What is the power of Free Offers?

Free sample, Free trial, Free first month subscription, buy 1 get 1 free, free for the first 100 to sign up  – how many of these ‘free’ offers do you see on a daily basis?
Quite a few right? ‘which clearly demonstrates the adoption of freemium marketing and sales strategies are highly efficient at doing their job in swaying purchasing behaviour.


Free offers and free items have been used historically for centuries across all industries. Grocery retailers might offer a free food sample, music streaming services might offer a free stripped-down product and subscriptions might offer a month’s trial if you sign up for a longer period. 

On paper, this might seem wasteful or more so an avoidable cost for firms. However, there could be a number of reasons why companies would want to offer free trials: 


  • Dissatisfaction is nullified
  • Builds consumer spending potential
  • Increases perceived value for money
  • Creates confidence in the brand and in the consumer’s decision 

The risk of dissatisfaction is nullified

The right side of the human brain, responsible for more rationale thought, thinks in logical ways, and from an economist’s point of view, the opportunity cost of taking something for free is very appealing, especially when the offer is for something which holds high value and/or addresses key wants and needs. This could eliminate the risk of dissatisfaction for the consumer if the product or service they are receiving hasn’t cost them any money, as the perceived value is much higher.


A great example of dissatisfaction being eliminated is offering free add-ons for meals. The consumer who purchases the meal isn’t expecting a freebee so when they are served their free dessert perhaps as a birthday surprise they feel warmer to the brand(assuming they enjoyed their meal). As an added value component the consumer might then feel obligated to return to the establishment simply due to reciprocity.


Reciprocity is also going to have an effect on the consumer emotionally. Having just received something for free (or having something done for you for free) makes customers instinctively feel obligated to do something in return, such as going on to subscribe to the service they were offered or purchasing the product which they just sampled.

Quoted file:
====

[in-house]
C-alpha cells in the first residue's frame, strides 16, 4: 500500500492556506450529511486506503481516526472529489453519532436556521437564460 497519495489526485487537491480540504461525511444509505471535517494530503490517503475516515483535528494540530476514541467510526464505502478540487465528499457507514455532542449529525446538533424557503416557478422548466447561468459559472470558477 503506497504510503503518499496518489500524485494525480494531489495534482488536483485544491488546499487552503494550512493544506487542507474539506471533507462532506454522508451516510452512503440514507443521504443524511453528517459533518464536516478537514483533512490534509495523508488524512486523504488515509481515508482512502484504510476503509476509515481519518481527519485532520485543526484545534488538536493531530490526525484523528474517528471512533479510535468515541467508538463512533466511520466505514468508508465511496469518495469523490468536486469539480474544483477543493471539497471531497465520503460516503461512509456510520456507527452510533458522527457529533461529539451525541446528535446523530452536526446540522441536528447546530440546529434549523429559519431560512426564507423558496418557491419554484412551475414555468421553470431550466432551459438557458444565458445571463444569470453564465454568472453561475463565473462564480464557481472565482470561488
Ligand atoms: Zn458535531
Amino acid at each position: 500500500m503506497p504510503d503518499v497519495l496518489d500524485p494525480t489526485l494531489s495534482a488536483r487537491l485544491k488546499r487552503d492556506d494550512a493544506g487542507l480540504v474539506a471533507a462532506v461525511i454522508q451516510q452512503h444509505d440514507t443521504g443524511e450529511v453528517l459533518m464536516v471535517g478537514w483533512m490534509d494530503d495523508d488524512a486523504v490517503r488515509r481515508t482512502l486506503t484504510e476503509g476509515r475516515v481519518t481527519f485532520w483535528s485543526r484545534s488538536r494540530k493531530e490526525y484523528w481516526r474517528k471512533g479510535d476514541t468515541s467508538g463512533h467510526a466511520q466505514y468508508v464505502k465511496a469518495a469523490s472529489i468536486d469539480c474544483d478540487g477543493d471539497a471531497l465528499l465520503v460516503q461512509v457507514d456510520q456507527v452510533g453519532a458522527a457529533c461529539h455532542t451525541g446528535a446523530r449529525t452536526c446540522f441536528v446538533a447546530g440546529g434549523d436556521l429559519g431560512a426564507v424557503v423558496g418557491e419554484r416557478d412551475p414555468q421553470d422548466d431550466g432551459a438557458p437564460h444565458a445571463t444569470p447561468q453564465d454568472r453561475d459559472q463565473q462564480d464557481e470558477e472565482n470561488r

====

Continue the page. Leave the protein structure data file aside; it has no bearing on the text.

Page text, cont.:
Source (https://chartmogul.com/blog/make-trial-to-paid-conversion-rates-meaningful-with-cohorts/)

Consumer spending increases

When offering discounts, coupons or free deals a consumer’s purchasing power will increase in a way, as they will likely be willing to spend more money over a longer period l. In some cases, consumers justify making more purchases due to having received something for free, flexing their purchasing power and getting the best deal for themselves.


With consumers purchasing more stock during discount periods and free offer periods, the power of free demonstrates how it can boost sales and revenue.

Cash points or rewards

Another valid strategy for implementing free offers would be doing reward/cash rewards that come with making purchases.


Local coffee shops and breweries may give you a small card that gets stamped with every drink you purchase. Eventually, after a certain amount of coffee you might be given one for free for being a loyal customer.


This incentive can really help when competing with local competitors. Consumers get drawn into making repeat purchases and returning to the business that is offering them a free drink after X amount of purchases.


In most supermarkets owning a loyalty or rewards card can have the same effect. With a membership card to the supermarket, you might be offered discounts on certain products or cash points. With cash point rewards consumers will eventually be getting products for free as they must have already spent some money at the supermarket. 


This psychological tactic of getting consumers to make several purchases from the business before being given something for free builds on the reciprocity principle. As much as humans are instinctively drawn to show reciprocity for receiving something for free they will also feel the need to be given something in return for their loyalty. This is exactly where cash points and rewards become effective.


Why bother trying everything for free?


Indeed that is the final question to ask at this point. If everyone offers something for free, why bother trying it all? Most free offers come with a purchase or an engagement catch or may be difficult to opt out of. Some don’t and offer an easy opt-out (if you remember to cancel the subscription or your card is charged following the trial). 

Before considerable thought is put into a freemium or free giveaway strategy the overall product offering and relevancy of creative should first be scrutinized. Paperplanes have run extensive tests that outline that in some instances no extra incentive at all (let alone free) is required to trigger a purchase. Simply getting the product combinations right on your tangible media can drive greater conversion and strong er basket value!

Paperplanes programmatic direct mail utilises website customer data and activity to automatically create personalised promotional content which is sent to the individual’s homes shortly after their digital interaction. Mixing the best of digital data use whilst cutting through competitive online space and bidding costs and getting almost instantly read by the recipient.

Paperplanes programmatic campaigns work best with freemium or % discounts where campaign results show staggering 30% conversion rates, 500% website traffic increases, and 5x cheaper CPA compared to social media and email marketing.

If you want to learn more about which promotional offers may work best for your company and how a promotional campaign can result in the form of programmatic direct mail, get in touch with the button below for a free consultation!